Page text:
Tuesday, 17 November 2009
The comfort of cyclists: Utrecht and Walthamstow
(above) a cycle lane in Utrecht
(below) the cycle lane on Forest Road, Walthamstow, near the junction with Ruby Road E17. No groups of happy smiling cyclists were available for this photograph.
Another symptom of the institutionalised disregard for cycling in Britain is that no one has ever bothered to research cyclists' perceptions of what constitutes comfort or discomfort in relation to traffic:
The literature suggests no common definition of the disutility associated with cycling: sometimes it is considered on a measure purporting to be a ‘level of service’, sometimes a ‘compatibility’ or ‘cyclability’ index, the components of which include issues connected with safety, effort and pleasure, or it has been considered as a risk rating.
There is no commonly emerging functional form for the inclusion of passing distance as a measure of disutility, and the contribution of passing distance to the overall disutility appears to vary between studies. Design standards appear to be based on observed passing distances, but there is no correlation suggested between these observed distances and perceived comfort for the cyclist.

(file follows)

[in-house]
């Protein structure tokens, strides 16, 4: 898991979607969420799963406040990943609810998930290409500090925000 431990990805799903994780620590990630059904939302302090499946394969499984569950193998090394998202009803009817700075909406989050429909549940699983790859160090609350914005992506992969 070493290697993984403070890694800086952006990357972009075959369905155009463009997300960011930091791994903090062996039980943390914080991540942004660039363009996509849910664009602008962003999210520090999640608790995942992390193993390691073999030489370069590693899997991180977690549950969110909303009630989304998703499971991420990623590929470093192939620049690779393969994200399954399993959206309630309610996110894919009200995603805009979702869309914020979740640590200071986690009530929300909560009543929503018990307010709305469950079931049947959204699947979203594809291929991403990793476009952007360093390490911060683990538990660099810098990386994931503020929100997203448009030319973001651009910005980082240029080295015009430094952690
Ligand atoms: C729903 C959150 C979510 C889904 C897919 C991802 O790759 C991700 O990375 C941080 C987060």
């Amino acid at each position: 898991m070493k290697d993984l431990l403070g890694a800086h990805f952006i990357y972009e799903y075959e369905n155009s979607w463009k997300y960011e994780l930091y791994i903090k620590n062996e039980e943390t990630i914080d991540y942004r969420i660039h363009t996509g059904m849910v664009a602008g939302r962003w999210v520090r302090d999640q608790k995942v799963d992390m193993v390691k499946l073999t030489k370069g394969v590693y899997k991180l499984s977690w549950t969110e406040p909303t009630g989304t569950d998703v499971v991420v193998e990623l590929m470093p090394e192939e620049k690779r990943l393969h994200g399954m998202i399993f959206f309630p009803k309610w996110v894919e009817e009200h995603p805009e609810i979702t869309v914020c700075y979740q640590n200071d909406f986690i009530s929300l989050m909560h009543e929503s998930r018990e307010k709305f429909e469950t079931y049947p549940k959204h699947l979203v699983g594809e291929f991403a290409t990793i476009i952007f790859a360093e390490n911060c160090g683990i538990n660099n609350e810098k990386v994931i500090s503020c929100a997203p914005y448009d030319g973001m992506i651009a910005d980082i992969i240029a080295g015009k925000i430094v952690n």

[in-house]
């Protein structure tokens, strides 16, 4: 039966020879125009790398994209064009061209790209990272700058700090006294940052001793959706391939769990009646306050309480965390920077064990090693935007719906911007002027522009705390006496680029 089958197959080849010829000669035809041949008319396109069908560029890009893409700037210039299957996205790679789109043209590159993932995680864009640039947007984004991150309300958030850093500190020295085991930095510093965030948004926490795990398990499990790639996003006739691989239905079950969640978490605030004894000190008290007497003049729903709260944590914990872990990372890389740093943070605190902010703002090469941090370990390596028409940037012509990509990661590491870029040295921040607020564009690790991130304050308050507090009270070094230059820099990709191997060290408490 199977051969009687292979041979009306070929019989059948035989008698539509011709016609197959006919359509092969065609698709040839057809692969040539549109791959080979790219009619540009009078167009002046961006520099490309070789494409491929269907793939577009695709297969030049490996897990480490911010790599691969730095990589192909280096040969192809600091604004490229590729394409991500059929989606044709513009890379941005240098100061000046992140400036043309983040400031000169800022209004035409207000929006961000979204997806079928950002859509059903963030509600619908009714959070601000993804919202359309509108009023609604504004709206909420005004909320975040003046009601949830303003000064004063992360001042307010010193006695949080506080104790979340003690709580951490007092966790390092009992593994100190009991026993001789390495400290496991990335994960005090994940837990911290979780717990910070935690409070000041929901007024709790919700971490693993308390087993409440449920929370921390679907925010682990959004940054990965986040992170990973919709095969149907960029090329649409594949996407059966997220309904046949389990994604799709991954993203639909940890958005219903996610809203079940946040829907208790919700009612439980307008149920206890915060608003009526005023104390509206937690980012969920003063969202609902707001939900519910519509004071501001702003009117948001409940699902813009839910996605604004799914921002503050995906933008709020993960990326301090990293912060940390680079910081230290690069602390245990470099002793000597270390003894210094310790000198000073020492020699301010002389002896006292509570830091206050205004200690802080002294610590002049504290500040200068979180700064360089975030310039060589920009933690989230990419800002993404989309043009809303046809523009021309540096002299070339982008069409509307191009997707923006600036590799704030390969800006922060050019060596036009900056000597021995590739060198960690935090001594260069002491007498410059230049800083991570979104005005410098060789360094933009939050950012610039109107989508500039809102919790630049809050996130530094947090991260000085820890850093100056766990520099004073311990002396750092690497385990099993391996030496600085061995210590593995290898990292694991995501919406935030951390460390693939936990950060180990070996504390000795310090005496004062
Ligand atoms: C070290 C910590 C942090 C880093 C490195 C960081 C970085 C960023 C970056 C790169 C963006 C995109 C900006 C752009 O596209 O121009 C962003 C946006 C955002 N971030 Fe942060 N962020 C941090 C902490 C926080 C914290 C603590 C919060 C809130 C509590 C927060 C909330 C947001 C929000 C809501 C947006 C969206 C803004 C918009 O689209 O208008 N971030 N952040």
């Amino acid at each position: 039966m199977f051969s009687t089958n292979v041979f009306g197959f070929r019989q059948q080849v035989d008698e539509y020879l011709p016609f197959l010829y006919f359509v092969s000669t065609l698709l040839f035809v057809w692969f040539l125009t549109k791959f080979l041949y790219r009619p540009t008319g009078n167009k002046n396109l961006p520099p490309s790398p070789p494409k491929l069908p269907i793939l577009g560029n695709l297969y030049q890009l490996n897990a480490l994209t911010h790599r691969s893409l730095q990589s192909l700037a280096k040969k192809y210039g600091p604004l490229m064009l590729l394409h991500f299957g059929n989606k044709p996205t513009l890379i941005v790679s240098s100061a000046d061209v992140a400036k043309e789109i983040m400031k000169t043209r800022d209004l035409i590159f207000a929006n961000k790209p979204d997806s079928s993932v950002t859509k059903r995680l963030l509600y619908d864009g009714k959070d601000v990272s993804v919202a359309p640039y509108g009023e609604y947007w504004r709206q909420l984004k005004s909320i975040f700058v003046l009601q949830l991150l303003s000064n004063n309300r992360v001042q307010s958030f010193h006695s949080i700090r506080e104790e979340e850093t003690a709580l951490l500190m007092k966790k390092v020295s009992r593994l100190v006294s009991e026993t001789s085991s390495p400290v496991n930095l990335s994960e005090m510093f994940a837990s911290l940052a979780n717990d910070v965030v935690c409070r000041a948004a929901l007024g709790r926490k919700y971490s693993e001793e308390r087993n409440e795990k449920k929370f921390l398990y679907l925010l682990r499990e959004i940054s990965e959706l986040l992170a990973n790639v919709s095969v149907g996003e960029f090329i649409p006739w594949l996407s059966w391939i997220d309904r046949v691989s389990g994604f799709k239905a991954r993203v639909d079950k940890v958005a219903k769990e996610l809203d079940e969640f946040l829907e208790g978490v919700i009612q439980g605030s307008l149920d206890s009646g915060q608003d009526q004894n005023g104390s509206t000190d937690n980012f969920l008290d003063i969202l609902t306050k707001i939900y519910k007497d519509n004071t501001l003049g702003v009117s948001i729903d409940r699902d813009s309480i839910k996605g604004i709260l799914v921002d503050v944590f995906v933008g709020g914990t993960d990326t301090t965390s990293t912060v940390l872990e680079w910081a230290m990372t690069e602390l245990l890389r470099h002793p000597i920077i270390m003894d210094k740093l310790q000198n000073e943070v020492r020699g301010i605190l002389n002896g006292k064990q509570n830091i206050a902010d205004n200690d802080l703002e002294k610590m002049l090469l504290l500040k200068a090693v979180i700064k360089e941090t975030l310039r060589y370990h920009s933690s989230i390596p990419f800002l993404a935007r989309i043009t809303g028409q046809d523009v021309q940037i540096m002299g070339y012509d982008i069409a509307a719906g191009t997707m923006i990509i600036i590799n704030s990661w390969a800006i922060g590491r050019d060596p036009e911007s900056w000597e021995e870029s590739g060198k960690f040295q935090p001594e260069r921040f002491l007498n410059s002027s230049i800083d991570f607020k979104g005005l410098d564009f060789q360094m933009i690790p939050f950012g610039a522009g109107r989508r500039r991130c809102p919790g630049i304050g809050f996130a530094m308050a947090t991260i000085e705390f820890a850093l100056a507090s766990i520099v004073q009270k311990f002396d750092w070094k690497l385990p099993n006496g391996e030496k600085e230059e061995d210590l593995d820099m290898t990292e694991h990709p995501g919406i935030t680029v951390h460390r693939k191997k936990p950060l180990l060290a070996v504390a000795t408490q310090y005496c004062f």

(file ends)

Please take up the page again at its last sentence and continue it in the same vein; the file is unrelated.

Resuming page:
Even though most people give road danger as the primary reason why they won’t cycle, it’s very revealing that no research has ever been done into how wide a cycle lane has to be or where it should be sited, in order to be perceived by users as cycling-friendly. As far as the Department for Transport and the Department for the Environment are concerned, a one to one point five metres wide cycle lane on an ‘A’ road in London is just fine and dandy, and Councils can put them where they like, irrespective of road layout or the density of traffic flow, or vehicle proximity and speed.
At the beginning of 2007 this cycle lane was next to the kerb; it has since been moved out in order to create parking bays. There are no restrictions on the width of a vehicle which may be parked here.